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Thursday, April 19, 2007

What Good Could Come From Airing the VT Killer's Video?

NBC played into this murderer's hands, and thus makes itself an accomplice to his horrific acts, by flooding the country with his images, making him a hero for every nut job in the country.

By Dennis Byrne
Editor & Publisher

So, what does it say about NBC that a sociopathic mass murder selected the network to let him get in the last word by airing his dangerous and perverted tapes.

If I were the decider at NBC, I would have said, "Not on my network, jerk." Instead, NBC played into this murderer's hands, and thus makes itself an accomplice to his horrific acts, by flooding the country with his images, making him a hero for every nut job in the country. When the shots ring out the next time, and students die in their classrooms, I hope NBC executives remember.

Read more at Editor & Publisher


JV said...

Thank you for your article on "what good could come from Airing the VT killer's video.
You are right, I am outraged and wrote to NBC. I am planning to boycott NBC and MSNBC and GE.
Hope a lot of people will do the same. This kind of company doesn't bear this right and I hope charges will be filled against the executives who took that unsensitive decision.

Anonymous said...

I am a proud but devastated VT Hokie.

Your column in which you questioned the NBC decision to air the VT killer's video was excellent.

By fulfilling the killer's wishes, NBC became a terrible part of the VT story. They should be ashamed and apologetic for their actions.

Thank you for your honest and thoughtful comments.


Anonymous said...

Answer to "What good could come from airing the VT killer's video?": ratings. The network benefited greatly by having this exclusive.

There has been a lot of discussion of NBC's 'tough' decision. It seems to me that the question of whether or not to run this kind of material is a no-brainer. You don't. Reasons for not doing so are multiple, but here are

1.Paying this kind of attention to this kind of criminal legitimizes and dignifies the criminal and his acts. (Can you spell 'copycat?')

2. Giving criminals what they want isn't the job of the media.

In ordinary life, you don't let the person who's behaving the worst run
your enterprise. This is a good rule. The media should follow it.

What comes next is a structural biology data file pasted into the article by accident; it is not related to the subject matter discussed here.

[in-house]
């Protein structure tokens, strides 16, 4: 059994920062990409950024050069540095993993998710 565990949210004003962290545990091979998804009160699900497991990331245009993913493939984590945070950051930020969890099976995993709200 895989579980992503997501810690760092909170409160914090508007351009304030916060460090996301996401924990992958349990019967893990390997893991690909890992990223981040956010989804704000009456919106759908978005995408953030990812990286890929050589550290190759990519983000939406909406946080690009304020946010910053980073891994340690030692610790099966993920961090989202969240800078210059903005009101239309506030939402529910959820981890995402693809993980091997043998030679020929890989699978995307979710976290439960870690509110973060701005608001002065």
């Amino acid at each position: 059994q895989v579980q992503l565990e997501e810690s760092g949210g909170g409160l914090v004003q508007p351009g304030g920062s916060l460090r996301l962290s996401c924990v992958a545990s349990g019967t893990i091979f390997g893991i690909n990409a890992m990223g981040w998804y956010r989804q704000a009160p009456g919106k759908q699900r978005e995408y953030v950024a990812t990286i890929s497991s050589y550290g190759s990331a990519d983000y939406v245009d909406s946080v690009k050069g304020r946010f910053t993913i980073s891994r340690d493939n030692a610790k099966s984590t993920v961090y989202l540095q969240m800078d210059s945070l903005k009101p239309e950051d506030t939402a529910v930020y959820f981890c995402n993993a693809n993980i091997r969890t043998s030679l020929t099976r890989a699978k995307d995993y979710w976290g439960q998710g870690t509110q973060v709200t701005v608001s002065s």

If the media actually need some basic rules for covering this kind of incident, maybe the following would provide a start.

1. Don't let the criminal control the story.
2. Don't dignify the criminal in any way: use terms like 'killer',
'criminal' or 'murderer'--but not 'gunman' or 'shooter.' Any term used to describe the criminal should be a widely-used term of opprobrium, not one that could be construed as 'cool' in any way.
3. If you want human interest, keep the focus on the victims--following
the format for military KIAs would be appropriate. Don't focus on the
criminal to any great extent.
4. The public wants to know what happened and why. Describing the event accurately but not sensationally is important. Describing who, in addition
to the criminal, was responsible for how the incident went down is also important.
5. When the time comes to describe the criminal (and this need not be done at the height of emotional reaction to the incident), the description should not dignify the criminal's acts, and should not excuse them.
6. When selecting graphics to illustrate the story, do not choose items that resemble video games, animations, or other non-human formats. They create the wrong kind of distance from the events for potential copycats, and distress those who relate to the victims in human terms.

David J. Phillips said...

What good could come from airing the video? Why -- a ratings bonanza for NBC!

NBC Nightly News with Brian Williams led its Wednesday broadcast with a 7.5 rating/15 share in the top 55 television markets, according to early data from Nielsen Media Research, easily besting the competing newscasts on ABC (6.1/12) and CBS (4.2/8).